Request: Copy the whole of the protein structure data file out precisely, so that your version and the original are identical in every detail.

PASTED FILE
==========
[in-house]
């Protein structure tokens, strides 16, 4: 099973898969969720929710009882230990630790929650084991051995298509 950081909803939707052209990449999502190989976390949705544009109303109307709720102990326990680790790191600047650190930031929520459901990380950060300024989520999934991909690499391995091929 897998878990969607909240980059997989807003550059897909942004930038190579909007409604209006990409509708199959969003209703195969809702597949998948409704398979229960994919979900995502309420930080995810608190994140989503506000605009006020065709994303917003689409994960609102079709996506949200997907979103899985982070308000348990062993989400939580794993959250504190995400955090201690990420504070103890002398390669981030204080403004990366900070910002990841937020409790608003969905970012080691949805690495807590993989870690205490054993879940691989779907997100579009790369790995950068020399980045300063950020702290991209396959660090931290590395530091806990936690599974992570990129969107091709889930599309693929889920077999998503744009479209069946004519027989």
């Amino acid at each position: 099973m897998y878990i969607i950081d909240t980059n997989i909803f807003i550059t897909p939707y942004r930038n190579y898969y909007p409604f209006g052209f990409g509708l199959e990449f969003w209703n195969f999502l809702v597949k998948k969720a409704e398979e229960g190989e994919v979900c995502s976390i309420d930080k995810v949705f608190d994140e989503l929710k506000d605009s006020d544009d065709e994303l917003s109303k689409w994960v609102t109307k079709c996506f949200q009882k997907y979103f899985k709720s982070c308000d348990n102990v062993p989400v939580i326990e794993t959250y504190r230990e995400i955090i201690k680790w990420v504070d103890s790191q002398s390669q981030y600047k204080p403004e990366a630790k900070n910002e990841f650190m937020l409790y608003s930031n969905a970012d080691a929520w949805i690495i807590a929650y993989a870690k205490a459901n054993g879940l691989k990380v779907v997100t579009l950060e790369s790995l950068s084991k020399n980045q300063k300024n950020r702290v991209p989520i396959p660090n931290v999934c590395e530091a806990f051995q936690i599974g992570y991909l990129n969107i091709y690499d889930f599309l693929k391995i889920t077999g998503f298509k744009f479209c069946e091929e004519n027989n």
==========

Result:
[in-house]
């Protein structure tokens, strides 16, 4: 099973898969969720929710009882230990630790929650084991051995298509 950081909803939707052209990449999502190989976390949705544009109303109307709720102990326990680790790191600047650190930031929520459901990380950060300024989520999934991909690499391995091929 897998878990969607909240980059997989807003550059897909942004930038190579909007409604209006990409509708199959969003209703195969809702597949998948409704398979229960994919979900995502309420930080995810608190994140989503506000605009006020065709994303917003689409994960609102079709996506949200997907979103899985982070308000348990062993989400939580794993959250504190995400955090201690990420504070103890002398390669981030204080403004990366900070910002990841937020409790608003969905970012080691949805690495807590993989870690205490054993879940691989779907997100579009790369790995950068020399980045300063950020702290991209396959660090931290590395530091806990936690599974992570990129969107091709889930599309693929889920077999998503744009479209069946004519027989």
């Amino acid at each position: 099973m897998y878990i969607i950081d909240t980059n997989i909803f807003i550059t897909p939707y942004r930038n190579y898969y909007p409604f209006g052209f990409g509708l199959e990449f969003w209703n195969f999502l809702v597949k998948k969720a409704e398979e229960g190989e994919v979900c995502s976390i309420d930080k995810v949705f608190d994140e989503l929710k506000d605009s006020d544009d065709e994303l917003s109303k689409w994960v609102t109307k079709c996506f949200q009882k997907y979103f899985k709720s982070c308000d348990n102990v062993p989400v939580i326990e794993t959250y504190r230990e995400i955090i201690k680790w990420v504070d103890s790191q002398s390669q981030y600047k204080p403004e990366a630790k900070n910002e990841f650190m937020l409790y608003s930031n969905a970012d080691a929520w949805i690495i807590a929650y993989a870690k205490a459901n054993g879940l691989k990380v779907v997100t579009l950060e790369s790995l950068s084991k020399n980045q300063k300024n950020r702290v991209p989520i396959p660090n931290v999934c590395e530091a806990f051995q936690i599974g992570y991909l990129n969107i091709y690499d889930f599309l693929k391995i889920t077999g998503f298509k744009f479209c069946e091929e004519n027989n």